As to the second factor, weighing the degree of reliance placed on the old rule by those who administered it, since Odom was decided in 1989, the Court reiterated a drug expert may not usurp the jury's function or opine on the guilt of defendants. See Cain, supra, 224 N.J. at 423, 133 A.3d 619 (explaining the Court "slowly retreated from some of the broader implications of Odom"). The clarification of that point now provided by Cain cannot be deemed a surprise, considering the Court's prior discussions criticizing drug expert opinions offered through the use of hypothetical questions to uniformly track very specific facts presented during trial. Although prosecutors have relied upon their ability to use hypothetical questions, their reliance was not entirely justified in view of the Court's pronouncements in prior cases. In State v. Nesbitt, 185 N.J. 504, 514, 888 A.2d 472 (2006), the Court disapproved of a hypothetical question saying, "Odom should not be misconstrued to signal our willingness to accept, carte blanche, the use of hypothetical questions asked of law enforcement experts in all drug charge settings." In State v. Reeds, 197 N.J. 280, 293, 962 A.2d 1087 (2009), the Court cautioned prosecutors and trial courts that "Odom's continued application is not without boundaries." The "new rule" was imposed to prevent circumvention of the existing law, that is to curtail drug experts from opining on defendant's guilt.

As to the third factor, applying the rule retroactively there is no evidence presented that it would unduly burden the justice system. Cain does not impact decisions or actions that were already decided on appeal. It also does not impact irreversible actions taken by law enforcement officers in reliance on prior law. Nor does it require new Attorney Guidelines. There will be no unfair prejudice to the State in reversing cases pending appeal that involve improper hypothetical questions. We routinely remand cases for new trials where error has prevented defendants from receiving a fair trial.

After analyzing the three factors set forth by the Court in Earls, we conclude, unless we are instructed to the contrary, the Court intended pipeline retroactivity to apply to the Cain decision.

We further conclude that expert testimony in this case had the clear capacity to cause an unjust result. As Justice Albin wrote in State v. Simms, 224 N.J. 393, 396, 133 A.3d 609 (2016)

In State v. Cain, 224 N.J. 410, 133 A.3d 619 (2016) we determined that in drug-distribution cases, an expert's opinion on the defendant's state of mind — whether the defendant possessed drugs with the intent to distribute — encroaches on the exclusive domain of the jury as trier of fact.... Expert testimony that a defendant possessed a controlled dangerous substance with the intent to distribute is nothing less than a pronouncement of guilt by mimicking the statutory elements of the offense. Such testimony is not necessary to assist the jury.... We conclude that the admission of the expert testimony constituted plain error because it violated principles set forth in this Court's recent jurisprudence, including principles on which we further elaborated in Cain. [(Citation omitted) (decided the same day as Cain.]

Here, we find "plain error," and particularly because the question of whether Green had "intent to distribute" was based solely on circumstantial evidence and not on any observed sale of the marijuana, as the State did not call the confidential informant as a witness.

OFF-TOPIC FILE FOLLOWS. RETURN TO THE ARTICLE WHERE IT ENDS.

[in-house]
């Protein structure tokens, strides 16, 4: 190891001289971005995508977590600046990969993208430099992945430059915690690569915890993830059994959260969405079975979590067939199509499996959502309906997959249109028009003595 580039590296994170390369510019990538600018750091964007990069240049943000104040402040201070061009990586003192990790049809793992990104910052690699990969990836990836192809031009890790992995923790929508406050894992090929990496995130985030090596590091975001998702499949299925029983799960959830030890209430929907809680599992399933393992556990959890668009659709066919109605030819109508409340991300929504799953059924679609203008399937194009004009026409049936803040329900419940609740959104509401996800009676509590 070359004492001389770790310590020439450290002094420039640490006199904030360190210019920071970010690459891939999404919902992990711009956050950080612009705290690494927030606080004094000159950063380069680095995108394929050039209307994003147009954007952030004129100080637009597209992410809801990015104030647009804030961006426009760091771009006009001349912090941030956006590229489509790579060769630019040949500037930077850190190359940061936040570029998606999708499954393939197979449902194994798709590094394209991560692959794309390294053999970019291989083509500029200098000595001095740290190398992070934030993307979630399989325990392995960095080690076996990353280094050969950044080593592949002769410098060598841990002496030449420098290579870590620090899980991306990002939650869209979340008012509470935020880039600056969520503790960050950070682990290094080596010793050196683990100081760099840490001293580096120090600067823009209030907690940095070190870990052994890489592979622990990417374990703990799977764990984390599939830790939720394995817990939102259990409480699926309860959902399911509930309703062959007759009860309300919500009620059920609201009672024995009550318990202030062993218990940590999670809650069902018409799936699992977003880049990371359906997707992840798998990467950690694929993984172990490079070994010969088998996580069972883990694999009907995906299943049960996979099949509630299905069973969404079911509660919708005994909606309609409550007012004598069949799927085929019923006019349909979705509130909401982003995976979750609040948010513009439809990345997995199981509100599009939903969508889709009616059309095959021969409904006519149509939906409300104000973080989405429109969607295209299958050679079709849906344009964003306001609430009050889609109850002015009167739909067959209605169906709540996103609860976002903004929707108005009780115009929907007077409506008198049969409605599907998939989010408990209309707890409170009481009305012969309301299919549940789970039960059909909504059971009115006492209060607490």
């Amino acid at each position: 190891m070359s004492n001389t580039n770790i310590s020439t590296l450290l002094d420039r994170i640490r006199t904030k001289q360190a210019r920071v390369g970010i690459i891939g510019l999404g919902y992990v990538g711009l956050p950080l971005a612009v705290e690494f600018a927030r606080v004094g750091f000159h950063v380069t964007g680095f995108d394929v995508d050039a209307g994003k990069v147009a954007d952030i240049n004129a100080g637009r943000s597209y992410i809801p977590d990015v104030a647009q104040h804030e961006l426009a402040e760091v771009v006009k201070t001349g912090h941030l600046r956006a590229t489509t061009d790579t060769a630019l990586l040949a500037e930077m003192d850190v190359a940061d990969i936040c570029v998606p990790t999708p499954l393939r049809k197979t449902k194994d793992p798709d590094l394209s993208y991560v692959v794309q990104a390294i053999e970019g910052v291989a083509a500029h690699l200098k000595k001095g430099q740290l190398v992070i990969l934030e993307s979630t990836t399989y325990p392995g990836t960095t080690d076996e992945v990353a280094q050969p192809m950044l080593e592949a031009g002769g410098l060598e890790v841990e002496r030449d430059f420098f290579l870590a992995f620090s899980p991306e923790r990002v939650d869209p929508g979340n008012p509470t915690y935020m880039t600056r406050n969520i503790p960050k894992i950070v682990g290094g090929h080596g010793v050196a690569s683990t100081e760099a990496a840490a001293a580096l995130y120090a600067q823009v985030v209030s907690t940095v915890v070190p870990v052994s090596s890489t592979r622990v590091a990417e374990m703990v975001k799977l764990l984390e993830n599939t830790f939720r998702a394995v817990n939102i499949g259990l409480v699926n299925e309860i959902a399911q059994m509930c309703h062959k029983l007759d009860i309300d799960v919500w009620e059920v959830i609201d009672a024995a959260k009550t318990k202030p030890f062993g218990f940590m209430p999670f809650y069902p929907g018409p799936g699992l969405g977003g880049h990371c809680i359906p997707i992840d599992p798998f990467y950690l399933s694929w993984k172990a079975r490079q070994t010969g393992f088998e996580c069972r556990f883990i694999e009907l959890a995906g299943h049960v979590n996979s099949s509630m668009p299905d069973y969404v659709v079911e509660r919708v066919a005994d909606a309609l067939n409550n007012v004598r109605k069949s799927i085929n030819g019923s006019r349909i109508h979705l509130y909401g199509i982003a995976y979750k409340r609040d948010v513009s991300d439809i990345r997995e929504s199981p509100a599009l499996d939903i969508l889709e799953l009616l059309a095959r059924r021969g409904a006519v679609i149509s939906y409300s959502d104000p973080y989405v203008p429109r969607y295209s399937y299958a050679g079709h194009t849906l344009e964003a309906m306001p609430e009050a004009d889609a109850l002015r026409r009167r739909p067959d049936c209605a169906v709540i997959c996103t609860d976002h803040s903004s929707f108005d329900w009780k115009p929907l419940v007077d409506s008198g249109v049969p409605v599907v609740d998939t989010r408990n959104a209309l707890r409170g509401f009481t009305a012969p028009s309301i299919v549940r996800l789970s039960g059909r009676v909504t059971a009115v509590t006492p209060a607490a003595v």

Compounding the error, the State elicited testimony from the expert that before the expert gives his opinions in distribution cases, he reviews "the State's file and the facts" and would not testify if he determined that the drugs were for personal use. This improper buttressing informed the jury that notwithstanding the hypothetical question, the expert had predetermined the drugs were for distribution, not just possession for personal use; a factual determination that rests solely in the province of the jury.

For the reasons set forth above, we conclude defendant is entitled to a new trial, but we briefly address one other issue raised by defendant. In the State's opening, the jury was told "the Plainfield Police Department ... came upon information that led them to believe that there were drugs being sold" (emphasis added) at defendant's residence. Defendant argues this was improper as any such testimony would have been inadmissible under State v. Bankston, 63 N.J. 263, 268-69, 307 A.2d 65 (1973). Bankston holds it is a violation of both the hearsay rule and the Sixth Amendment for a police officer to testify what he was told by some other unidentified person concerning a crime being committed. Id. at 268, 307 A.2d 65. We find the reference in the State's opening about information received by the police that drugs were being distributed from the premises troubling, as did the trial judge who issued a cautionary instruction advising the jury that opening statements are not evidence. However, in light of our reversal, we need not determine whether this statement constituted error or if any error was adequately cured by the judge's instruction to the jury. Neither do we need to address defendant's arguments as to sentencing. We find the other arguments raised by defendant lack sufficient merit to warrant discussion in a written opinion. R. 2:11-3(e)(2).

Reversed and remanded.


1. Gooden was charged with the same drug offenses as defendant and was tried with defendant. He was acquitted of all charges by the jury. He did not testify.
2. Originally, Boyce was charged but the charges were dismissed.
3. Defendant was charged initially with possession of bullets, but those charges were dismissed. The bullets should not have been mentioned at trial, but Detective O'Brien briefly mentioned during his testimony he found some bullets in room two. Although improperly elicited by the prosecutor, this testimony was not sufficiently prejudicial by itself to warrant a new trial, but should be avoided in any retrial. The error adds to the cumulative effect of the other trial errors.
4. The exact quantity of marijuana found in each bag in the closet was described differently at times during the trial but the total amount never exceeded nine grams.